The Cochin International Airport in the southern state of Kerala, India is officially the world’s first airport thats runs exclusively on solar power. The entire facility is “absolutely power neutral”—meaning it creates just as much energy as it consumes.
The airport just launched a 12 megawatt solar power plant earlier this week made up of more than 46,000 solar panels laid across 45 acres. This capacity should allow the airport to generate 50,000 to 60,000 thousand units of electricity per day, which is just over what the airport consumes in a typical day.
The International Energy Agency recently found that renewables are now the world's second largest source of electricity.
On August 12th, Washington, D.C. Mayor Muriel Bowser announced a new power purchase agreement (PPA) for wind energy from an Iberdrola Renewables wind farm in southwestern Pennsylvania. Wind power will supply the District of Columbia’s government buildings with 35 percent of their electricity, all while saving $45 million for D.C. taxpayers over the next 20 years. This agreement is the largest purchase of wind energy by a US city to-date.
Dr. Umit Koylu, a professor of mechanical and aerospace engineering at Missouri University of Science and Technology, has received a six-month $50,000 Innovation Corps Teams (I Corps) Program grant from the National Science Foundation to accelerate tech-transfer and explore commercialization of a biology-inspired polymer electrolyte membrane (PEM) fuel cell. And the campus flora is his inspiration.
“Nature perfected its natural delivery system,” Koylu says, glancing out his window. “Our team of researchers came up with an engineering version of it.”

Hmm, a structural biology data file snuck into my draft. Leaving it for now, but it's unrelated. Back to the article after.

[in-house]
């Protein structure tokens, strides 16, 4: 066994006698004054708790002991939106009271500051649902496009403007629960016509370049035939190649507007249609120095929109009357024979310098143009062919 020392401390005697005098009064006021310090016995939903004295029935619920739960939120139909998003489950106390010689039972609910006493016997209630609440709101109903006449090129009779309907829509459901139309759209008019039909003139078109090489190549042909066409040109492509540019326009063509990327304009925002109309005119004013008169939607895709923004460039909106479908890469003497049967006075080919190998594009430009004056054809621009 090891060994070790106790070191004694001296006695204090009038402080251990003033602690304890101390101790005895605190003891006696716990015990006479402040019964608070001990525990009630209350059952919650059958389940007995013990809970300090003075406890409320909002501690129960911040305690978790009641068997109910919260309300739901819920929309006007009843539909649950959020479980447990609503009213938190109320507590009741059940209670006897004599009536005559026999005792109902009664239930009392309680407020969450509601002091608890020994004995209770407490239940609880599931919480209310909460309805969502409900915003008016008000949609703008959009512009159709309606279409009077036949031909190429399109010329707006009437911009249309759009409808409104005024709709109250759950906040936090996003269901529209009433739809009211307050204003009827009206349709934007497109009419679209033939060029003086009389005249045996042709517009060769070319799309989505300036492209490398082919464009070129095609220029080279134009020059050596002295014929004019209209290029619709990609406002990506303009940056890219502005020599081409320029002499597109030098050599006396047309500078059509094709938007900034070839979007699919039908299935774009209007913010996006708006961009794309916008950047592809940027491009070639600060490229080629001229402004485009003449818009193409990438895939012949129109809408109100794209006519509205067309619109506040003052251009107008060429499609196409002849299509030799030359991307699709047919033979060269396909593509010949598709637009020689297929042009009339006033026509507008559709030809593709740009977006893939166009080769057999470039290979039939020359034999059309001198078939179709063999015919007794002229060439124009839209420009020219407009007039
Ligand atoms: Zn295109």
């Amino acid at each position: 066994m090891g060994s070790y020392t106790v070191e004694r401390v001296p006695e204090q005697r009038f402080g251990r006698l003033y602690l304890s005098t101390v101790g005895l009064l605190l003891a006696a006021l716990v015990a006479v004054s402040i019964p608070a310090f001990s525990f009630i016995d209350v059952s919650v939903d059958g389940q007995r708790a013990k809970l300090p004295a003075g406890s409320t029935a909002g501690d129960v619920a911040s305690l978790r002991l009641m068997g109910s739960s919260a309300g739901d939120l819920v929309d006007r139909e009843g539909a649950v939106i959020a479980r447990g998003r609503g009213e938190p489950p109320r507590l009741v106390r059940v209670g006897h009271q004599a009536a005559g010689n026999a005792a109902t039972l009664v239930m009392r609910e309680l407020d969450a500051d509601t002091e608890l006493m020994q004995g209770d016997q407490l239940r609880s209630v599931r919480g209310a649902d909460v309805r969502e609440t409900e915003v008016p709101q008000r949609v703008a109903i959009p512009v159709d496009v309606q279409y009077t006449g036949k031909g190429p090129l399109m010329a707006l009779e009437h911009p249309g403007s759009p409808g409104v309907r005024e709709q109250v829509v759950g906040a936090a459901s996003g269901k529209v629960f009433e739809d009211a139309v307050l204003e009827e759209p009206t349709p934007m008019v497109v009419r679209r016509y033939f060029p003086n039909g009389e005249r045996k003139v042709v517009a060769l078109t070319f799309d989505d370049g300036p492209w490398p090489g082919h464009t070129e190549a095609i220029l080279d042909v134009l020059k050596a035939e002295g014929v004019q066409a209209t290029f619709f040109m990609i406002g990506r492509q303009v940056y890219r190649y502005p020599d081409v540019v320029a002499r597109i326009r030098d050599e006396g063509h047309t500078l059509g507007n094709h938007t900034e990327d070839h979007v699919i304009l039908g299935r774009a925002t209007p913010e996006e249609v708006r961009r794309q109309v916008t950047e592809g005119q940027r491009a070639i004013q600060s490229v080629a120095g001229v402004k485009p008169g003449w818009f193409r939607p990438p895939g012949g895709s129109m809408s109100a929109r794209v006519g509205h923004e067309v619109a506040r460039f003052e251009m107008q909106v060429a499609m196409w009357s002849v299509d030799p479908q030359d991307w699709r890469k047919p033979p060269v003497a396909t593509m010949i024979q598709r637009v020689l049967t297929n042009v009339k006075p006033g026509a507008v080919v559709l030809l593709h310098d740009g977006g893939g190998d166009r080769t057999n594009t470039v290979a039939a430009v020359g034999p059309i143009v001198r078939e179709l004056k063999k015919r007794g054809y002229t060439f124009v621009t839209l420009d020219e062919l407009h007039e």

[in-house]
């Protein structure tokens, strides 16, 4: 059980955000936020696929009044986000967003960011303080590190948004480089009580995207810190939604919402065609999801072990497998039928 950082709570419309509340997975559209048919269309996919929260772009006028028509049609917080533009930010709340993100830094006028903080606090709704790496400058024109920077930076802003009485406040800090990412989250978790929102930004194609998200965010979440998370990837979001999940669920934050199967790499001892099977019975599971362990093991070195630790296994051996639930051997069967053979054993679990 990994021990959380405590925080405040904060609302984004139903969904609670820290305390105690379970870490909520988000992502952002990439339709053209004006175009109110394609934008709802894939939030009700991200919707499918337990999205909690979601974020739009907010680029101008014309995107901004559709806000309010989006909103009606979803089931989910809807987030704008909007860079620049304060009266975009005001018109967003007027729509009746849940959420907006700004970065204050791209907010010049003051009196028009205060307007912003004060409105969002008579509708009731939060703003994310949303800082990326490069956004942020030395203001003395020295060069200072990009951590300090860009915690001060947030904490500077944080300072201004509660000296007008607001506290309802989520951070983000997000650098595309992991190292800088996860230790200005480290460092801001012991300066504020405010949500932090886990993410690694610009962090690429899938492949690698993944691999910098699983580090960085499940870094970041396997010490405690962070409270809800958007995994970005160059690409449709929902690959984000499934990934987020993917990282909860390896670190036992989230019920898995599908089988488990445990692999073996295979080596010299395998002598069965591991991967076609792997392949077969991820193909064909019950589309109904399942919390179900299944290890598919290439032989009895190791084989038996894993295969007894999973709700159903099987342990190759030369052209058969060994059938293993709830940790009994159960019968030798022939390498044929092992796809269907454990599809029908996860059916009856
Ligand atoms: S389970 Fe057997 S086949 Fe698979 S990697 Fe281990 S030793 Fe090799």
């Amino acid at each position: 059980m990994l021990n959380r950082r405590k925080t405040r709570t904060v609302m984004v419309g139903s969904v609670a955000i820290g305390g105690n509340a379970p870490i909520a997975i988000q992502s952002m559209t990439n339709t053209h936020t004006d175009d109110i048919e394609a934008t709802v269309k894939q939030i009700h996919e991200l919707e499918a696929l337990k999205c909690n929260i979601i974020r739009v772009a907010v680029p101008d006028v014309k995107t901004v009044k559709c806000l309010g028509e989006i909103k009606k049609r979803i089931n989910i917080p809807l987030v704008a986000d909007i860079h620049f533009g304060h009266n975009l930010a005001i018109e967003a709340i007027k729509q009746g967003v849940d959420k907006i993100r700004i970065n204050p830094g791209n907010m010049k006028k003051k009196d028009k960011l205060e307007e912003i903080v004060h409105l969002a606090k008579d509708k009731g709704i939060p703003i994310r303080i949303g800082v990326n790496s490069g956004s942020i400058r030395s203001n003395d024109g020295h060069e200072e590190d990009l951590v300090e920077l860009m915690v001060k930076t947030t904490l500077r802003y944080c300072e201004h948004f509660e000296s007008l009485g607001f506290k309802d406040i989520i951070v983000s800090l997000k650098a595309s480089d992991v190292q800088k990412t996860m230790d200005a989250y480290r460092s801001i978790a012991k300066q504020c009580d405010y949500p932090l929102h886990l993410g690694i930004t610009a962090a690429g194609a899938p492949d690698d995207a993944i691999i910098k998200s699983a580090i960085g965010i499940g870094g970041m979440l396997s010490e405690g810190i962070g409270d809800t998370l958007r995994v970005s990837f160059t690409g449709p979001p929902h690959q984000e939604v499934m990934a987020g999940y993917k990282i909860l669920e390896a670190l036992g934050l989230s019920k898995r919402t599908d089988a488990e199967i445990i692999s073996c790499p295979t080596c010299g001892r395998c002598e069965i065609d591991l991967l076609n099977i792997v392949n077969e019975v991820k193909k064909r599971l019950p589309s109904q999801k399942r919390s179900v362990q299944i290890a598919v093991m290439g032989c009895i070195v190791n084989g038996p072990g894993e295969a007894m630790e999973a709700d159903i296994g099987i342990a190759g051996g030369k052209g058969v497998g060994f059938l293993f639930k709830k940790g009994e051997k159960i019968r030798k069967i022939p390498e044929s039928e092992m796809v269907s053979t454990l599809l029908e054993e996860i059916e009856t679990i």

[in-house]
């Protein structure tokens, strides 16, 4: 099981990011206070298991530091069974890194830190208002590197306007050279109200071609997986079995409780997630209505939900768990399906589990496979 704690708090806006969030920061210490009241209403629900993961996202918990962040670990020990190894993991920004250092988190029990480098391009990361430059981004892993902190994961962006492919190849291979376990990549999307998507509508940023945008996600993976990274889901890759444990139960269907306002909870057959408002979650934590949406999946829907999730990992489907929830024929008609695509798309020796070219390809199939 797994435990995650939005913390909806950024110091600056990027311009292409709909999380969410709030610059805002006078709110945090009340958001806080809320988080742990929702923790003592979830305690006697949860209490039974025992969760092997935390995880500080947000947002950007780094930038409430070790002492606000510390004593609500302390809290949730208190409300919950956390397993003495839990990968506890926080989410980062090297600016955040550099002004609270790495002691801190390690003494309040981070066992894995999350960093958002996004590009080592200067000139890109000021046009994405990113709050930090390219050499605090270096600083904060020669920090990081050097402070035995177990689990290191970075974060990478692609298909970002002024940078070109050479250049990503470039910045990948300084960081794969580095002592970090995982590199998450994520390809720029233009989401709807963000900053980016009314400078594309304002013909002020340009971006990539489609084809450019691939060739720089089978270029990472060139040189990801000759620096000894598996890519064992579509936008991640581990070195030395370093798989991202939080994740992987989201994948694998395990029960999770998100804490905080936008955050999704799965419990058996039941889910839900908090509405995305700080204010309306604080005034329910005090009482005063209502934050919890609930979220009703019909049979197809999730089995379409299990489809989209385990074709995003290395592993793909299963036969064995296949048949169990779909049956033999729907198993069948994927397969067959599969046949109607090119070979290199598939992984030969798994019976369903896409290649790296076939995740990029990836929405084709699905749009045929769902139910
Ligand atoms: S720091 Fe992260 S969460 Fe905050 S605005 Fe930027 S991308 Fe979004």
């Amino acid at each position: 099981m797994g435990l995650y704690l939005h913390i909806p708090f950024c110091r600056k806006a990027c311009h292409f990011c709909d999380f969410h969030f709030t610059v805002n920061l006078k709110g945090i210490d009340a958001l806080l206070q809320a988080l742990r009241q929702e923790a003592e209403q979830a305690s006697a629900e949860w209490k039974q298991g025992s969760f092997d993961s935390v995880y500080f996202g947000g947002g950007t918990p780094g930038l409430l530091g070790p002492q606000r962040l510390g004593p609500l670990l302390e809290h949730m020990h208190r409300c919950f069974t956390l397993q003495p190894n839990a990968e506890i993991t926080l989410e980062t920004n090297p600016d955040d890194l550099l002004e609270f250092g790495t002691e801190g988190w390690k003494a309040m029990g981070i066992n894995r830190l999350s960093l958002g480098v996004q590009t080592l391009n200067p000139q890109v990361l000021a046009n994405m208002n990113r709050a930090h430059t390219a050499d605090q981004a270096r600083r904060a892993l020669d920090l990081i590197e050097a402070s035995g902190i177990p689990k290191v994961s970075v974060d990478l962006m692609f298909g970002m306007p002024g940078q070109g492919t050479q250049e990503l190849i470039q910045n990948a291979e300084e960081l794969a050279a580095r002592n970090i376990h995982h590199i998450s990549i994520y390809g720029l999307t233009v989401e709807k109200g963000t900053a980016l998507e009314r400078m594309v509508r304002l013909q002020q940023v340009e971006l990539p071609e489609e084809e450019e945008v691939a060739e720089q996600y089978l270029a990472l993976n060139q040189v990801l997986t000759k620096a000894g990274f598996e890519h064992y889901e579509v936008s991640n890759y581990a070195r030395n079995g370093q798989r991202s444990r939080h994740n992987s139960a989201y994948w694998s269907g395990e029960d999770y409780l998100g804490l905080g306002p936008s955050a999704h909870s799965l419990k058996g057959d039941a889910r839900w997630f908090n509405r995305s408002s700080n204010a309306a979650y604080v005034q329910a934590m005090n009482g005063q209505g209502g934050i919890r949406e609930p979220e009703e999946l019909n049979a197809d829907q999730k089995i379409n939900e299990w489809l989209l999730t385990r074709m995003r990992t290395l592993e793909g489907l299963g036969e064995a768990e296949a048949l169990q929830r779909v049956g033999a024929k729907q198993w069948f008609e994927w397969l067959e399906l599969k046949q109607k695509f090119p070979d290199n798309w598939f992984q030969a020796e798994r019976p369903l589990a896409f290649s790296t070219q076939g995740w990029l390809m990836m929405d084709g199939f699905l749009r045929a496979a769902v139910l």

To get useable energy out of fuel cells, they have to be stacked together, which takes up a lot of space to produce minimal results. However, the bio-inspired fuel cells are expected to increase peak power density by up to 30 percent over conventional fuel cells, Koylu says. That means bio-inspired cells would take up less space than current models, or more could be stacked in the same amount of space, increasing power.
New Zealand generates over three quarters of its electricity from renewable sources, second only to Iceland in the OCED. Most of this energy comes from geothermal and hydroelectric generation, and the country plans to run 90% renewable energy by 2025.
However, New Zealand solar capacity of only 13 mW, representing only .1% of the country's electricity generation. Much of the underinvestment in solar energy can be attributed to the minimal support the industry has received: New Zealand has no legally mandated subsidies, feed-in tariffs or net metering.
Additionally, many power companies will not pay wholesale for domestic solar energy, and utility-scale installations remain virtually non-existent. PM John Key rejected a Green Party proposal for cheap loans for solar installations.
Nonetheless, the future of solar energy may be bright in New Zealand, for as solar technology edges closer to grid parity in New Zealand, there will be a greater interest from the general public.